Monday, December 11, 2017

THE NUCLEAR BUTTON

Could the President get mad one morning while watching the news and just push it?













Would anything or anyone be able to stop him?

The Los Angeles Times asking and answering that question concluded, "probably not."

Last month, Congress, after forty-one years of not dealing with this, held hearings to reexamine the chain of command that's involved with starting a nuclear war and learned that the President, to order an attack, has to call in the Military officer who carries "the football" (the brief case containing the nuclear codes), and transmit the orders to the U.S. Strategic command. A minute or two later, a barrage of nuclear missiles would be launched.

According to the Associated Press, General John Hyten, current head of the Strategic Command, said he would refuse the launch order, and stated that the order would be illegal. General John Hyten said it was not clear what would happen next.

Slate.com says the President could circumvent General Hyten's objections, and referred to the book compiled by military lawyers that contains legal justification for "almost any sort of nuclear attack that a president might want to order."

The Chicago Tribune, responding to the President's tweets about destroying North Korea, said that leaving this authority in the hands of one person has always been a risk. Referring to the fact that precedents were set up back in Cold War days when the Soviet Union could wipe out our entire arsenal with a surprise attack, the Chicago Tribune reminded us that North Korea cannot wipe out our arsenal; the Chicago Tribune told us that the Democrats have introduced legislation requiring the President get a declaration of war from Congress before ordering a first strike. Even though the Democrat's bill isn't likely to pass, the Chicago Tribune said, "For now, we'll have to hope that  Trump won't succumb to the temptation to press the button."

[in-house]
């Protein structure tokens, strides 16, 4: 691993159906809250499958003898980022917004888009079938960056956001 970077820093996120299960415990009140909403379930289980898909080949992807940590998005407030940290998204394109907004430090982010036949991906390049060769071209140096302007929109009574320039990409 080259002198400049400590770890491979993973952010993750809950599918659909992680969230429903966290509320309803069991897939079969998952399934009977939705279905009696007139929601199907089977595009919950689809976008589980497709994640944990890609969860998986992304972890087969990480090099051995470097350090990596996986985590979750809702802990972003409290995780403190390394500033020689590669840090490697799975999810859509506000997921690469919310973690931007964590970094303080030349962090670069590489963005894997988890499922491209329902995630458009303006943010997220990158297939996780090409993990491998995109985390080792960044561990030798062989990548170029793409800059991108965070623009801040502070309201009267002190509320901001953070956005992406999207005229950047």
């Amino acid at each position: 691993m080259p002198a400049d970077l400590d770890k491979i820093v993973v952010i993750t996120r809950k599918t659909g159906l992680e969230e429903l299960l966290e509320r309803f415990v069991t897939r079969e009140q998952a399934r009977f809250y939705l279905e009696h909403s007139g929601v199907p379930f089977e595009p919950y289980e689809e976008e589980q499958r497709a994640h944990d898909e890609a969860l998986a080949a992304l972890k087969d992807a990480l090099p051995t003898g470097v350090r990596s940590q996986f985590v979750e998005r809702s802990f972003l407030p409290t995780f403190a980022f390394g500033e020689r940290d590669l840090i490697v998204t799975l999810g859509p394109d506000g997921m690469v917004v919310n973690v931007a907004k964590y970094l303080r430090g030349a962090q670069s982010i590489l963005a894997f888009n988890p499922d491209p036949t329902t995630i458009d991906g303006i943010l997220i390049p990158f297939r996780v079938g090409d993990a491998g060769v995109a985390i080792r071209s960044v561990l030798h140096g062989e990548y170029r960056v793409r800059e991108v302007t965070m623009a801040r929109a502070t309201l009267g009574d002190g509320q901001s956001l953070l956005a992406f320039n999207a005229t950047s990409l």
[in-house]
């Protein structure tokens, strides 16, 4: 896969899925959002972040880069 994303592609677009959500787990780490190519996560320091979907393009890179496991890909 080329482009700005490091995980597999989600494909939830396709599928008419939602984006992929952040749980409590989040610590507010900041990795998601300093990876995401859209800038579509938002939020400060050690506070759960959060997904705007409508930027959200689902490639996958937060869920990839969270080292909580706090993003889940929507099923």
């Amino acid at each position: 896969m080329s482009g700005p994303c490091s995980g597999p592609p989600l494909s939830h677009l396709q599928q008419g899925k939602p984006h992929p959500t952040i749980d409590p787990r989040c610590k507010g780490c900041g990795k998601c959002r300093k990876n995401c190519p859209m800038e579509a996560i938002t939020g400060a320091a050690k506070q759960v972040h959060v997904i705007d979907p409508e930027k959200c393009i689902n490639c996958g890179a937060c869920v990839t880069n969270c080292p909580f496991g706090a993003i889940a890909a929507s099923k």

Oh boy!!!

Remember this child's game:

One kid is it; other kids gather around in a circle holding hands. The IT-kid passes through the group touching their hands as if he's passing the button, but no one knows who now has the button.

North Korea and nukes is one more life and death situation on the plate, while we are dealing with the shocking behavior of celebrity producers, politicians, reporters, (and our president), who have been given approval by us doing nothing about what's been going on for years.

What can we do other than hope -- HOPE the tweeter in the White House doesn't spur of the moment press the button.

All I can do right now is say that sentence louder, clearer!!!



******



3 comments:

Carola said...

It's as if we are back in the 50s and 60s again with all the fear then.

Dustspeck said...

The question, (Would anything or anyone be able to stop him?), is the epitome of a loaded question. The expression, (loaded for bear), comes to mind. I don't know about the "anyone" part but I think that the "anything" part of the question may give us hope. Greed for power and maintaining one's hold on it has not shown to be a simple to resist temptation in human history. That's our worry. Our hope must rest in the unseen; in the unknown, beyond the physical world in the realm of magic,spirituality, faith. I'll bet you don't want to know what will be if those weapons are ever used in mass? My thought on what will be is irrelevant either way as is anyone else's. Deserts hold stark beauty but to live in one people need an oasis to survive.

Linda Vee Sado of Slippery When Wet said...

Naw He'd never do that. I have seen him live. He's not at all like they portray. But the media is mad because he's not their choice He has kids and grand kids too.

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